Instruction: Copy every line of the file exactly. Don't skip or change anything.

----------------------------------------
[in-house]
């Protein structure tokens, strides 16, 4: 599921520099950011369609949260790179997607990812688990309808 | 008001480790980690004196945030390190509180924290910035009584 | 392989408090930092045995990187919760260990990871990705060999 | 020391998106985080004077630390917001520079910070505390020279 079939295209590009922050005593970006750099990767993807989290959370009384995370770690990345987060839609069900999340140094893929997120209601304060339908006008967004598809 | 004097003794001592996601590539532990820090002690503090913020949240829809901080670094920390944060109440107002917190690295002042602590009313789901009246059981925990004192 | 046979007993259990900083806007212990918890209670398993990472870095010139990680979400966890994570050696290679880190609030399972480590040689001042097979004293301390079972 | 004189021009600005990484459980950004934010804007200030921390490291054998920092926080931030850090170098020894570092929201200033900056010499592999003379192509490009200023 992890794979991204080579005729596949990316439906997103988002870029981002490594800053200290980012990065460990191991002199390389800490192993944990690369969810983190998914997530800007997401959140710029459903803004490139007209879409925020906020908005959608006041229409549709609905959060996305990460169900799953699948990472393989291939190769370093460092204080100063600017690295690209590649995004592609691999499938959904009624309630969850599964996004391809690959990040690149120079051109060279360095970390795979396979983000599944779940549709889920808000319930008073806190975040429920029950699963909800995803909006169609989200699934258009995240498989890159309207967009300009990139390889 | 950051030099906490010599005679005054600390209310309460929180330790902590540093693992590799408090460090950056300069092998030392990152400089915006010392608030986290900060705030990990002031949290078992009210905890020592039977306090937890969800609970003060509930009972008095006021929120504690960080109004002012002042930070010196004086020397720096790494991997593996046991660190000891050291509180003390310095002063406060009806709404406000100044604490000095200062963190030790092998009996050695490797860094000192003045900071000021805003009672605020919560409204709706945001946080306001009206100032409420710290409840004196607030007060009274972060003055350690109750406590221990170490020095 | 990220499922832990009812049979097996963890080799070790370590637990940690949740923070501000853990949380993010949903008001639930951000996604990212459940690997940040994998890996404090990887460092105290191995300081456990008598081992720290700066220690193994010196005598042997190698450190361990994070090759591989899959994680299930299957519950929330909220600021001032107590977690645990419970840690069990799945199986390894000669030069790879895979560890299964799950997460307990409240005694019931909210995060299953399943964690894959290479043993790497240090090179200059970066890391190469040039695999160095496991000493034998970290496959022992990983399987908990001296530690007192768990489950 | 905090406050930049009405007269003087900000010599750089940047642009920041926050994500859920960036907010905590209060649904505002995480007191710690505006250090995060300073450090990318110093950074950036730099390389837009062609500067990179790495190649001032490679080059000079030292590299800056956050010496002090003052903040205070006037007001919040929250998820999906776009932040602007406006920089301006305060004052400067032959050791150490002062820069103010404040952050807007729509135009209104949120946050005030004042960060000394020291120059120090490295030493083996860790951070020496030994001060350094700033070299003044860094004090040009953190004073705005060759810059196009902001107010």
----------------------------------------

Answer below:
[in-house]
């Protein structure tokens, strides 16, 4: 599921520099950011369609949260790179997607990812688990309808 | 008001480790980690004196945030390190509180924290910035009584 | 392989408090930092045995990187919760260990990871990705060999 | 020391998106985080004077630390917001520079910070505390020279 079939295209590009922050005593970006750099990767993807989290959370009384995370770690990345987060839609069900999340140094893929997120209601304060339908006008967004598809 | 004097003794001592996601590539532990820090002690503090913020949240829809901080670094920390944060109440107002917190690295002042602590009313789901009246059981925990004192 | 046979007993259990900083806007212990918890209670398993990472870095010139990680979400966890994570050696290679880190609030399972480590040689001042097979004293301390079972 | 004189021009600005990484459980950004934010804007200030921390490291054998920092926080931030850090170098020894570092929201200033900056010499592999003379192509490009200023 992890794979991204080579005729596949990316439906997103988002870029981002490594800053200290980012990065460990191991002199390389800490192993944990690369969810983190998914997530800007997401959140710029459903803004490139007209879409925020906020908005959608006041229409549709609905959060996305990460169900799953699948990472393989291939190769370093460092204080100063600017690295690209590649995004592609691999499938959904009624309630969850599964996004391809690959990040690149120079051109060279360095970390795979396979983000599944779940549709889920808000319930008073806190975040429920029950699963909800995803909006169609989200699934258009995240498989890159309207967009300009990139390889 | 950051030099906490010599005679005054600390209310309460929180330790902590540093693992590799408090460090950056300069092998030392990152400089915006010392608030986290900060705030990990002031949290078992009210905890020592039977306090937890969800609970003060509930009972008095006021929120504690960080109004002012002042930070010196004086020397720096790494991997593996046991660190000891050291509180003390310095002063406060009806709404406000100044604490000095200062963190030790092998009996050695490797860094000192003045900071000021805003009672605020919560409204709706945001946080306001009206100032409420710290409840004196607030007060009274972060003055350690109750406590221990170490020095 | 990220499922832990009812049979097996963890080799070790370590637990940690949740923070501000853990949380993010949903008001639930951000996604990212459940690997940040994998890996404090990887460092105290191995300081456990008598081992720290700066220690193994010196005598042997190698450190361990994070090759591989899959994680299930299957519950929330909220600021001032107590977690645990419970840690069990799945199986390894000669030069790879895979560890299964799950997460307990409240005694019931909210995060299953399943964690894959290479043993790497240090090179200059970066890391190469040039695999160095496991000493034998970290496959022992990983399987908990001296530690007192768990489950 | 905090406050930049009405007269003087900000010599750089940047642009920041926050994500859920960036907010905590209060649904505002995480007191710690505006250090995060300073450090990318110093950074950036730099390389837009062609500067990179790495190649001032490679080059000079030292590299800056956050010496002090003052903040205070006037007001919040929250998820999906776009932040602007406006920089301006305060004052400067032959050791150490002062820069103010404040952050807007729509135009209104949120946050005030004042960060000394020291120059120090490295030493083996860790951070020496030994001060350094700033070299003044860094004090040009953190004073705005060759810059196009902001107010």